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One of the most pressing social transformation conversations being had right now is big tech and surveillance advertising business models. This topic is particularly under scrutiny following the 2020 election, 2021 headline events, and the widely panned Social Dilemma Netflix documentary.

A new coalition called, “Ban Surveillance Advertising,” has drawn advocacy and non-profit organizations across tech, media, and consumer protection to speak out against surveillance advertising — i.e., “the practice of extensively tracking and profiling individuals and groups, and then micro-targeting ads at them based on their behavioral history, relationships, and identity.”

The coalition’s open letter is signed by influential organizations, such as American Economic Livertis Project; CCDH, Center for Digital Democracy, Common Sense Media,, Fair Vote, Global Action Plan, Institute for Strategic Dialogue, Media Matters for America, Open Markets, Public Citizen, Tech Transparency Project, The Social Dilemma producers, and more.

“What really defines the dominant model of digital ad tech is that it’s based on keeping track of where we go, what we do, whom we know,” says Wired politics writer Gilad Edelmantargeted-ads-ideas-top-art-elena-lacey

Business Models

Surveillance business models have historically underpinned the revenue strategy for many large tech platforms — offering free services but serving up user behavior and data to advertisers. In 2020, Facebook made $84.2 billion in ad revenue and Google made $134.8 billion on advertising.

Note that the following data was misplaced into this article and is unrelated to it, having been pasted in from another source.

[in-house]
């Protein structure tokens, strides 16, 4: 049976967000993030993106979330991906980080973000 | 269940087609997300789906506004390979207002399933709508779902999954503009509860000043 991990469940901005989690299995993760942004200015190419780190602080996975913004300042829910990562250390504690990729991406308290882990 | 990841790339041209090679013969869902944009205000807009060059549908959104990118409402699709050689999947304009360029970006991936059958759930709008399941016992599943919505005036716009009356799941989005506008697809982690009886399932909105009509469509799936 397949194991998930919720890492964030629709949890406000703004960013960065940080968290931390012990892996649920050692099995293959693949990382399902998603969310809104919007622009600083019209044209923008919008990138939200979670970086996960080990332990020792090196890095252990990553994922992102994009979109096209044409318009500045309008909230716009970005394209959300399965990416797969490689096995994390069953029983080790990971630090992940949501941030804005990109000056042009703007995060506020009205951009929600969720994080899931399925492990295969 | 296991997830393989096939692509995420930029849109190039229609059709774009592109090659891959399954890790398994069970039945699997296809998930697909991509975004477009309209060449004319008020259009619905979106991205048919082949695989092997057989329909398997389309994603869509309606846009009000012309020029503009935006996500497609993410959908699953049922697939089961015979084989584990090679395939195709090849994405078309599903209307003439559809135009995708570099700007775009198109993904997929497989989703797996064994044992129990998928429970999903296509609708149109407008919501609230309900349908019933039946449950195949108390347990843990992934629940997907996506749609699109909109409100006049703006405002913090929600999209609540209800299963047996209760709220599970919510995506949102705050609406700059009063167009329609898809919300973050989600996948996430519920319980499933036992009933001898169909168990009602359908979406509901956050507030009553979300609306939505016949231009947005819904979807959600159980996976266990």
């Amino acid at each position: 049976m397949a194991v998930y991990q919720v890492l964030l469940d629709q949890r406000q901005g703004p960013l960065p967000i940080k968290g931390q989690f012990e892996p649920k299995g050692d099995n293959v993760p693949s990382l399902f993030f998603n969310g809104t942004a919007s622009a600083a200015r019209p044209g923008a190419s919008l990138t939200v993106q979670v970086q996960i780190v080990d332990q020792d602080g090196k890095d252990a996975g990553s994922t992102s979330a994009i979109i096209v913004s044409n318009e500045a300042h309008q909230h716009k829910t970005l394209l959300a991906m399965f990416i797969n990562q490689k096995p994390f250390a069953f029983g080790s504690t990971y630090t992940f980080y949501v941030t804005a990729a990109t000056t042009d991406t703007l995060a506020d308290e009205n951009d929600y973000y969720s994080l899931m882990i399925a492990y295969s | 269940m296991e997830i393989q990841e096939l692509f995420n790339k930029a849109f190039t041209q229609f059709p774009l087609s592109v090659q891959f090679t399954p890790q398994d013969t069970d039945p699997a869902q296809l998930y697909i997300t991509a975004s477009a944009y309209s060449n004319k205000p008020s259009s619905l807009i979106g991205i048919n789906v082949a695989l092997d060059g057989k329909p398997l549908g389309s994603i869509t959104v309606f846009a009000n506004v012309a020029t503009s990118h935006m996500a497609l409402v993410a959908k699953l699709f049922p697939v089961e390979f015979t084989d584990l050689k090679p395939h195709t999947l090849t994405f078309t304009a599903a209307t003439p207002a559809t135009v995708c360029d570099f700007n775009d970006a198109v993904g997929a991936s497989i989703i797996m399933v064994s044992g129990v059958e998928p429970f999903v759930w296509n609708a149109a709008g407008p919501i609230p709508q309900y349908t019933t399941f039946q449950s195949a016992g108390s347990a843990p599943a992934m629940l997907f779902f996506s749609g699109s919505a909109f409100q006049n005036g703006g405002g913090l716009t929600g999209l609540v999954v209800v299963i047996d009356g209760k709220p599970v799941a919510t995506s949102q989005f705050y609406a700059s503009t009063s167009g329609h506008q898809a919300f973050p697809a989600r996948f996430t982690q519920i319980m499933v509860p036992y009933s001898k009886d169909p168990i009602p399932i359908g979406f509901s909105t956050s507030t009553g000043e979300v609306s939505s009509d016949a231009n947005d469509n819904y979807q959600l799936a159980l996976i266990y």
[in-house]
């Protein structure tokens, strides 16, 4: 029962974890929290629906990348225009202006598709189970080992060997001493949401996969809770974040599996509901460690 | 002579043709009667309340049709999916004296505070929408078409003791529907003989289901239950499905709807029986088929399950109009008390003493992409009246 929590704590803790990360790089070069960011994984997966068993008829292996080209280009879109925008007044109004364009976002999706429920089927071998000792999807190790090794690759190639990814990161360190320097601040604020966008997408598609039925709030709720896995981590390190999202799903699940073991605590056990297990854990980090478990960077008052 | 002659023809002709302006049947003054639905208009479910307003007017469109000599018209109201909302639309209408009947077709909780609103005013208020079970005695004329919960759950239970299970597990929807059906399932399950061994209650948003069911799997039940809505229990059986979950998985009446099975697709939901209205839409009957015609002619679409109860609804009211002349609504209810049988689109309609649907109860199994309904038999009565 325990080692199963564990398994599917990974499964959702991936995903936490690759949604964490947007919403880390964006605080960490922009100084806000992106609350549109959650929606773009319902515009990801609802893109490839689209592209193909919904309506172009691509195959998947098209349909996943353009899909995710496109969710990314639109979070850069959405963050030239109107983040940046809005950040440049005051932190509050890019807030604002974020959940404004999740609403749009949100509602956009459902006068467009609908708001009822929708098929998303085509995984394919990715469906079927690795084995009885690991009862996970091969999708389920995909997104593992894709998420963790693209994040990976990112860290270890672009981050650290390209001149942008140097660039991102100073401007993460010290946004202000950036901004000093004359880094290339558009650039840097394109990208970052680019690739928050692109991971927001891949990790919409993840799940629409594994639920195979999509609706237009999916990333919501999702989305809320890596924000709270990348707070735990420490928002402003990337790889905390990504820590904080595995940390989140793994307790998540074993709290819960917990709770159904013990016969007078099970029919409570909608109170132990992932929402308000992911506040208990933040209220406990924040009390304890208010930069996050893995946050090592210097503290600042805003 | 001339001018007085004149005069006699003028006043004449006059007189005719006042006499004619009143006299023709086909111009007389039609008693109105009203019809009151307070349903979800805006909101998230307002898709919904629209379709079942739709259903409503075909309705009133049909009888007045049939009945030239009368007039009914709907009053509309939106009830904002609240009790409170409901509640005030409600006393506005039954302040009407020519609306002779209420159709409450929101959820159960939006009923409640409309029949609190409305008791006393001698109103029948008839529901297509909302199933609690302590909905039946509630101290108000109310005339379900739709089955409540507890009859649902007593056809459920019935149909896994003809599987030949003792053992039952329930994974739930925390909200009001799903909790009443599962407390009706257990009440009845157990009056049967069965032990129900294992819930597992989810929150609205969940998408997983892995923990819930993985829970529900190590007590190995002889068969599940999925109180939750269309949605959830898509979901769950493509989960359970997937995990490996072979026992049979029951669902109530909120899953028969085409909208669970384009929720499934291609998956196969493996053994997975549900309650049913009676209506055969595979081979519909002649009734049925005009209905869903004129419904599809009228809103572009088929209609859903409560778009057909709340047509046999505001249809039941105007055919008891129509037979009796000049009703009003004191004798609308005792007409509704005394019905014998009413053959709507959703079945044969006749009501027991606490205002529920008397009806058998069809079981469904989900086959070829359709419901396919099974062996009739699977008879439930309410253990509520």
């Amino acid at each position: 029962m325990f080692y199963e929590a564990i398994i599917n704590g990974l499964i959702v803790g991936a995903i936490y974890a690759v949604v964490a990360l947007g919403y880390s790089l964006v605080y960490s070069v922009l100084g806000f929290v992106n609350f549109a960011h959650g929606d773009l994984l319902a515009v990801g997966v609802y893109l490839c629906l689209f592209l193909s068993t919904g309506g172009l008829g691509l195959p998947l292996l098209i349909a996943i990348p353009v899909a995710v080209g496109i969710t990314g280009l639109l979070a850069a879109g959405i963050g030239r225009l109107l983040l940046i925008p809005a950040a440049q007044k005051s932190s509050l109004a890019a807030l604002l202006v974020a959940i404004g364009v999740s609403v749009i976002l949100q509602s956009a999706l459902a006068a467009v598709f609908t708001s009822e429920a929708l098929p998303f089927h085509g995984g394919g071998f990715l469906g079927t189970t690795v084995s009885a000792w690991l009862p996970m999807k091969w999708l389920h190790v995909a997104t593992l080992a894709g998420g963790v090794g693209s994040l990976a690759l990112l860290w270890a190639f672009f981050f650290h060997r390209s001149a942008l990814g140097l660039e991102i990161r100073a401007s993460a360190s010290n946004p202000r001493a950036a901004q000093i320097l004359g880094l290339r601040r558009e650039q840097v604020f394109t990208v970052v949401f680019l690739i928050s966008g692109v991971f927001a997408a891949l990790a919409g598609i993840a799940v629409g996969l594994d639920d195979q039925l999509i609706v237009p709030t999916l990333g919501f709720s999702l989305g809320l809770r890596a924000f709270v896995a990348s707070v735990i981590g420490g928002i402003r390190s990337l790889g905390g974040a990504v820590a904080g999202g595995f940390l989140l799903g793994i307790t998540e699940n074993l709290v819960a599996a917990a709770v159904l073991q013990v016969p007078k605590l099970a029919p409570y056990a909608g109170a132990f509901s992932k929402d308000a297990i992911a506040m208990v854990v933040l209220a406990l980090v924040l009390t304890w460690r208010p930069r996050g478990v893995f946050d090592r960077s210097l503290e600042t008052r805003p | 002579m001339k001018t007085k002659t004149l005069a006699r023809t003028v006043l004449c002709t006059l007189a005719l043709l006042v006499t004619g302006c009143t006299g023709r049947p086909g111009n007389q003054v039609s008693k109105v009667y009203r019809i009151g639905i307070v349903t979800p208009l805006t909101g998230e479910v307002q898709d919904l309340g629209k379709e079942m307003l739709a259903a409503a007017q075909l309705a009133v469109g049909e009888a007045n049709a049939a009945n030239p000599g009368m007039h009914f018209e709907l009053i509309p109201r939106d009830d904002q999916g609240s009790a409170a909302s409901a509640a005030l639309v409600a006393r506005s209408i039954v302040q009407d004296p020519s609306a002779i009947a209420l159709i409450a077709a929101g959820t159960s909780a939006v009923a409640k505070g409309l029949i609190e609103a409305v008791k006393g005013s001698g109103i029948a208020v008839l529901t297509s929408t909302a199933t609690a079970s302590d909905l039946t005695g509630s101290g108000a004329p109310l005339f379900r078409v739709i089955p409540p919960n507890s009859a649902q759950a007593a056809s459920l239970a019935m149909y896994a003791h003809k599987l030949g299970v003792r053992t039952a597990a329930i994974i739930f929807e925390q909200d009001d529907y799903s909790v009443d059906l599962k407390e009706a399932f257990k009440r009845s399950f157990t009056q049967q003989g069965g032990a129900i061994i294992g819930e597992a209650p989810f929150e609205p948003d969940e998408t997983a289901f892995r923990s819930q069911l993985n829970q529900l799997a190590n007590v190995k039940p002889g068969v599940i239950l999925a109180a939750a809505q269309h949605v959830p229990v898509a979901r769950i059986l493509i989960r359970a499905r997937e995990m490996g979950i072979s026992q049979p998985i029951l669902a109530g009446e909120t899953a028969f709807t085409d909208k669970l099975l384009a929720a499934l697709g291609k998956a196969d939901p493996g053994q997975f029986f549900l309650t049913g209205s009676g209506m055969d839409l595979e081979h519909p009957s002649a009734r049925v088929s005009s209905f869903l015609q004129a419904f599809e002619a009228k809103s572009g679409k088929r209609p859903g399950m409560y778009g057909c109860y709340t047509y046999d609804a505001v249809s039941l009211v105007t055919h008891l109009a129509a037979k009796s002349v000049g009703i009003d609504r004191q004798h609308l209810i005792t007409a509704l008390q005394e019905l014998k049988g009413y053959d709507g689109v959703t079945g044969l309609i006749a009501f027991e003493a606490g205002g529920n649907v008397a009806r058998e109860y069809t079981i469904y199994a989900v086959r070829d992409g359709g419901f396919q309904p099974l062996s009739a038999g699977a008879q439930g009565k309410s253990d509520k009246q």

Over the years the data has become more and more detailed, the technology more integrated into internet experiences, and the costs around advertising have become even more inflated. 

It is time to move away from a “toxic, extractive business model,” says the coalition, citing the incalculable costs to society. Surveillance advertising business models pose risks such as eroding consensus reality, in addition to threatening public safety and health of democracy, says the coalition.

Information Ecosystem

In addition to a necessary shift in business models and platform terms, the need for fair and balanced media practices cannot be overstated. The echo chamber-ecosystem that has flourished on surveillance advertising platforms like Facebook and Google has elevated click-bait over facts. “Surveillance advertising is further damaging the information ecosystem by starving the traditional news industry, especially local journalism,” writes the coalition.

One example of how social transformation conversations like this catalyze important change: Over the summer, my social impact investment group, Net Effect Ventures, tackled social innovation around addressing media accuracy and reporting. The project was called “Truthlytics.” Truthlytics is a platform that prioritizes factually accurate articles, incentivizing news organizations to produce objective content. The strategy of shifting the focus back onto quality also reduces the problems associated with overdependence on ad revenue. 

“There is no silver bullet to remedy this crisis – and the members of this coalition will continue to pursue a range of different policy approaches, from comprehensive privacy legislation to reforming our antitrust laws and liability standards,” says the coalition letter. “But here’s one thing we all agree on: It’s time to ban surveillance advertising.”